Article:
“The donning of sackcloth and ashes for this once-mighty art form is an annual ritual,” wrote New York Times film critic A.O. Scott in a recent piece on the Telluride Film Festival, a yearly retreat for filmmakers and critics alike that also serves as a debut for many of the fall’s most anticipated films. He goes on to posit the festival as a “standing rebuke” to the “fatalism and gloom” of critics who would suggest cinema’s death, boldly going so far as to include hyperlinks to Huffington Post and GQ articles with which he took direct issue. (As spectators, all we can really hope for is that the opposing sides drop diss tracks about one another.) Scott, who serves alongside Manohla Dargis as the Times’ chief film critic, claims that Telluride standouts like Denis Villeneuve’s Arrival and Maren Ade’s Toni Erdmann provide testimony to the medium’s ongoing vitality. Of the latter, he writes, “It’s something new under the sun, a thrilling and discomfiting document of the present and also, like every movie that matters, a bulletin from the future.”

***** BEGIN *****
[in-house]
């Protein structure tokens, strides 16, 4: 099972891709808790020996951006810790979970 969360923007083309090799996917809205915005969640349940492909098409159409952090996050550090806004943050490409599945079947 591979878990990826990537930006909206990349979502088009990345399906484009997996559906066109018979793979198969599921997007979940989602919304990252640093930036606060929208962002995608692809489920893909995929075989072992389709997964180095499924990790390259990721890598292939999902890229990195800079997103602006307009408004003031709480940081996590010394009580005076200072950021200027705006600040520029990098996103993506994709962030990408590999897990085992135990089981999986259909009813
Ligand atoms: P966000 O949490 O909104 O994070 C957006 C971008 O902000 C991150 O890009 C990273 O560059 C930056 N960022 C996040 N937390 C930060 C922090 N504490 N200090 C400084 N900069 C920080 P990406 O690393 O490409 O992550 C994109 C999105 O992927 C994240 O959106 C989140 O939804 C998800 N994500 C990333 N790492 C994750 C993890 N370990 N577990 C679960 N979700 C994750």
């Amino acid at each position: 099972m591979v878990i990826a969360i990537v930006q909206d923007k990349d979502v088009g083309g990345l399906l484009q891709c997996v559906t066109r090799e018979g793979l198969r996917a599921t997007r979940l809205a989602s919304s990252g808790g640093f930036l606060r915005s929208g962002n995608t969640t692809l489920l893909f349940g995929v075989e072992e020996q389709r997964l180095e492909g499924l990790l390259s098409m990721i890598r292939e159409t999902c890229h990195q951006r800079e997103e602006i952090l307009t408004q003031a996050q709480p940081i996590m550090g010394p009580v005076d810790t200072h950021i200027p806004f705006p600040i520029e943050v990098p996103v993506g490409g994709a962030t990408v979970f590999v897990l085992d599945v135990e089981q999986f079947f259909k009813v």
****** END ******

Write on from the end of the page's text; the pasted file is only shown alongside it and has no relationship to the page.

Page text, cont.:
Forward motion, then, and an eye toward progress seem Scott’s criteria for a worthy cinematic experience. Yet the critic speaks with a certain tone of nostalgia, waxing lyrical about the “old-time cinephile religion” and “cathedrals of cinema,” invoking a religiosity around the film-going experience that grants a sense of urgency to the art form. Scott seems determined to fight a one-man war in support of his cinematic ideals, and to simultaneously convince us of criticism’s essential role in our relationship to art.